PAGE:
Dicitrinone B, a rare carbon-bridged citrinin dimer, was isolated from the marine-derived fungus, Penicillium citrinum. It was reported to have antitumor effects on tumor cells previously; however, the details of the mechanism remain unclear. In this study, we found that dicitrinone B inhibited the proliferation of multiple tumor types. Among them, the human malignant melanoma cell, A375, was confirmed to be the most sensitive. Morphologic evaluation, cell cycle arrest and apoptosis rate analysis results showed that dicitrinone B significantly induced A375 cell apoptosis. Subsequent observation of reactive oxygen species (ROS) accumulation and mitochondrial membrane potential (MMP) reduction revealed that the apoptosis induced by dicitrinone B may be triggered by over-producing ROS. Further studies indicated that the apoptosis was associated with both intrinsic and extrinsic apoptosis pathways under the regulation of Bcl-2 family proteins. Caspase-9, caspase-8 and caspase-3 were activated during the process, leading to PARP cleavage. The pan-caspase inhibitor, Z-VAD-FMK, could reverse dicitrinone B-induced apoptosis, suggesting that it is a caspase-dependent pathway. Our data for the first time showed that dicitrinone B inhibits the proliferation of tumor cells by inducing cell apoptosis. Moreover, compared with the first-line chemotherapy drug, 5-fluorouracil (5-Fu), dicitrinone B showed much more potent anticancer efficacy, suggesting that it might serve as a potential antitumor agent. Full article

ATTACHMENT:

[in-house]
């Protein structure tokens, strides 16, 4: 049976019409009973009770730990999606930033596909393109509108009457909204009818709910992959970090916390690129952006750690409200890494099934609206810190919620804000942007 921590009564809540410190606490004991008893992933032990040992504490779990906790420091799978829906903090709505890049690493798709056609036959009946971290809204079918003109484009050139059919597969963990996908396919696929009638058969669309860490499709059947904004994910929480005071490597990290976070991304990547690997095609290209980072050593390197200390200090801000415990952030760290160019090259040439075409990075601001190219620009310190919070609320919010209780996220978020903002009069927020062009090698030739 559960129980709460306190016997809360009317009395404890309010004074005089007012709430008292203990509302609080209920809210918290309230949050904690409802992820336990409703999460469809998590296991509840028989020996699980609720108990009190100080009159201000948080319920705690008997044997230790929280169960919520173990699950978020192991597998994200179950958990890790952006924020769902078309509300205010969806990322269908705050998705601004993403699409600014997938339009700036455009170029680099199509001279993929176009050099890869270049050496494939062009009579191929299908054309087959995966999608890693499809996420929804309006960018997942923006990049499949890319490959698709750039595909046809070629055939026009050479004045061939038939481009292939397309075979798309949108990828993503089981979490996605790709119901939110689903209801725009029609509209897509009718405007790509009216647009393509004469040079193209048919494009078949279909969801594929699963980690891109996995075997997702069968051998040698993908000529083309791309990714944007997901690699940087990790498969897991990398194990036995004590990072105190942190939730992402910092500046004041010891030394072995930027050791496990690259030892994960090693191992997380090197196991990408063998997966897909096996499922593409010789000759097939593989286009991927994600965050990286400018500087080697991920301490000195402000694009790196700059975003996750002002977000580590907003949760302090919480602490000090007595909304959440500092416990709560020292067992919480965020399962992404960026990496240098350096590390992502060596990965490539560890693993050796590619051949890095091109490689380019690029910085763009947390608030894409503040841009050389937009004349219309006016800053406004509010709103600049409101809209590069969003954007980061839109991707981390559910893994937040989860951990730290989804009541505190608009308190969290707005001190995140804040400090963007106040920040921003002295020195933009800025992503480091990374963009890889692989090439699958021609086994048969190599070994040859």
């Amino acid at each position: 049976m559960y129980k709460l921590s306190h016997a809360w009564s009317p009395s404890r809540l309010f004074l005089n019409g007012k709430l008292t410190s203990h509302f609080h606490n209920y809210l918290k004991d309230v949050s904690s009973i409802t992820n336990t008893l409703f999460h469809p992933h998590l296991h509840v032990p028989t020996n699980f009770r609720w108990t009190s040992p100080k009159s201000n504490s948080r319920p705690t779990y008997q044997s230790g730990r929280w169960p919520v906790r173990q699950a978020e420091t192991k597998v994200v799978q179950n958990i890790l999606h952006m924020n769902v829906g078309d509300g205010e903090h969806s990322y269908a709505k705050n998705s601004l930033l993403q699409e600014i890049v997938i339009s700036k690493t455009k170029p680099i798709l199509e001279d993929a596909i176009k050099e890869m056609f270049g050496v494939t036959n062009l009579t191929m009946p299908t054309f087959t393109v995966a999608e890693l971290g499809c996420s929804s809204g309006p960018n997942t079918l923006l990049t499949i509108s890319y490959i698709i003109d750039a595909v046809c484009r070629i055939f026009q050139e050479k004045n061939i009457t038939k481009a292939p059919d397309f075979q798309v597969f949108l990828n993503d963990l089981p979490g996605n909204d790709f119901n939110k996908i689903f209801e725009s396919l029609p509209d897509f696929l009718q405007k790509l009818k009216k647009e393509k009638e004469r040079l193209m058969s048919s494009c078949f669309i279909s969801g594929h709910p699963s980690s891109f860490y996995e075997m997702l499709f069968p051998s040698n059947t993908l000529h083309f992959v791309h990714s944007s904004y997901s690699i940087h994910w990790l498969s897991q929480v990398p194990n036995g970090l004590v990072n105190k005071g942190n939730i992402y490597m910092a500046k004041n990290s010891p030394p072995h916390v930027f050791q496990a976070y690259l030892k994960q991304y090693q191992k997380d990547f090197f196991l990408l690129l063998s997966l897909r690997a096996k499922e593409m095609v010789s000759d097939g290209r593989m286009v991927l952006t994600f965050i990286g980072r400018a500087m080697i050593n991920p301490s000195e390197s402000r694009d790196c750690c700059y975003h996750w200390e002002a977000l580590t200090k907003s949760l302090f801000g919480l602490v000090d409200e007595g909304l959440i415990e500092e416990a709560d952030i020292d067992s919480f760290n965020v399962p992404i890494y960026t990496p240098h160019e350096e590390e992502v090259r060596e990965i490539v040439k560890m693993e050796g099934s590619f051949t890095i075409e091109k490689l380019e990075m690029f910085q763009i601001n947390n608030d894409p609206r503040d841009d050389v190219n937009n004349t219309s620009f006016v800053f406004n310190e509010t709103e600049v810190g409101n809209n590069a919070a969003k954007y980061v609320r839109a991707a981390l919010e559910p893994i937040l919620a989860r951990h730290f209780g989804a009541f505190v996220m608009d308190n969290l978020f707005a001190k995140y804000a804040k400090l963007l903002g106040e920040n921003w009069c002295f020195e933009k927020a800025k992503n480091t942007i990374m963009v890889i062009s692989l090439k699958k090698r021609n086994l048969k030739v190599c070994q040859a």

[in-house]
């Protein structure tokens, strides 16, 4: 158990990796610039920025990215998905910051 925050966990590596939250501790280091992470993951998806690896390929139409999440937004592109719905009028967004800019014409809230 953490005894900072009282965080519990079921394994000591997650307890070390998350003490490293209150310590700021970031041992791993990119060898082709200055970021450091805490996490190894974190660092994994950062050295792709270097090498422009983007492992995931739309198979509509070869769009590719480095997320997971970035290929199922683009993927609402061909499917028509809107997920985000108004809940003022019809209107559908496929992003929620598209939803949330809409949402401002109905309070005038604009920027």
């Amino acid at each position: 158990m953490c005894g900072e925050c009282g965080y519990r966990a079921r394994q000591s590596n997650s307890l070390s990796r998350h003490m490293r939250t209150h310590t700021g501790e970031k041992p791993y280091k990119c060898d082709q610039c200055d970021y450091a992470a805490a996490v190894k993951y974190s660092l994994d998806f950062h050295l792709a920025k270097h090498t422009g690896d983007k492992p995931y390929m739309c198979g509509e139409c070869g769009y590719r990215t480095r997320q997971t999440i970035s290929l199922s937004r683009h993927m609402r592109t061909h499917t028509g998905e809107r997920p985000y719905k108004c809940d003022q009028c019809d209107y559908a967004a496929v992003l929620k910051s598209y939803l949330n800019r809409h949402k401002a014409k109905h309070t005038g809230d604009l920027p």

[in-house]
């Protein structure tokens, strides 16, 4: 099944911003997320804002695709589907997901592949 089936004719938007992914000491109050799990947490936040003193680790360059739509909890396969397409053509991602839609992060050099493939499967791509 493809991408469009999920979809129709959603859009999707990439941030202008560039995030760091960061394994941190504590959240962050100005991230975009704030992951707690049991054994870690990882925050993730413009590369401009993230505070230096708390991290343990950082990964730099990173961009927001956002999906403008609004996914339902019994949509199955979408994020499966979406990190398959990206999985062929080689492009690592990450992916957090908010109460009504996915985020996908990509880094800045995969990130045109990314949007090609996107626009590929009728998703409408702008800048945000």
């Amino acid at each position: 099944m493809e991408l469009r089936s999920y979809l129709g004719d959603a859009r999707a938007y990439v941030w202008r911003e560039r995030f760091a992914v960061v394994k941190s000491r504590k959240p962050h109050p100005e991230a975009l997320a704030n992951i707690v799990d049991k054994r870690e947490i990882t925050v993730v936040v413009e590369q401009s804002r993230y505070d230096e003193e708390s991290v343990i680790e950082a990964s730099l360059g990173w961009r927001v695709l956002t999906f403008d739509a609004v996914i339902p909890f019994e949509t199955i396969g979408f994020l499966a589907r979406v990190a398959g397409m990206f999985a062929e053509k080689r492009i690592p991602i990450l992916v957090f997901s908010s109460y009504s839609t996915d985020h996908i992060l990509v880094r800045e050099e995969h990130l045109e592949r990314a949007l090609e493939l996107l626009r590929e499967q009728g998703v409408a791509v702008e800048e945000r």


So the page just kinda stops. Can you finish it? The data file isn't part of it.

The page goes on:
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Open AccessArticle Antifouling Activity of Synthetic Alkylpyridinium Polymers Using the Barnacle Model
Mar. Drugs 2014, 12(4), 1959-1976; doi:10.3390/md12041959
Received: 23 December 2013 / Revised: 26 February 2014 / Accepted: 26 February 2014 / Published: 2 April 2014
Cited by 6 | PDF Full-text (941 KB) | HTML Full-text | XML Full-text
Abstract
Polymeric alkylpyridinium salts (poly-APS) isolated from the Mediterranean marine sponge, Haliclona (Rhizoniera) sarai, effectively inhibit barnacle larva settlement and natural marine biofilm formation through a non-toxic and reversible mechanism. Potential use of poly-APS-like compounds as antifouling agents led to the chemical synthesis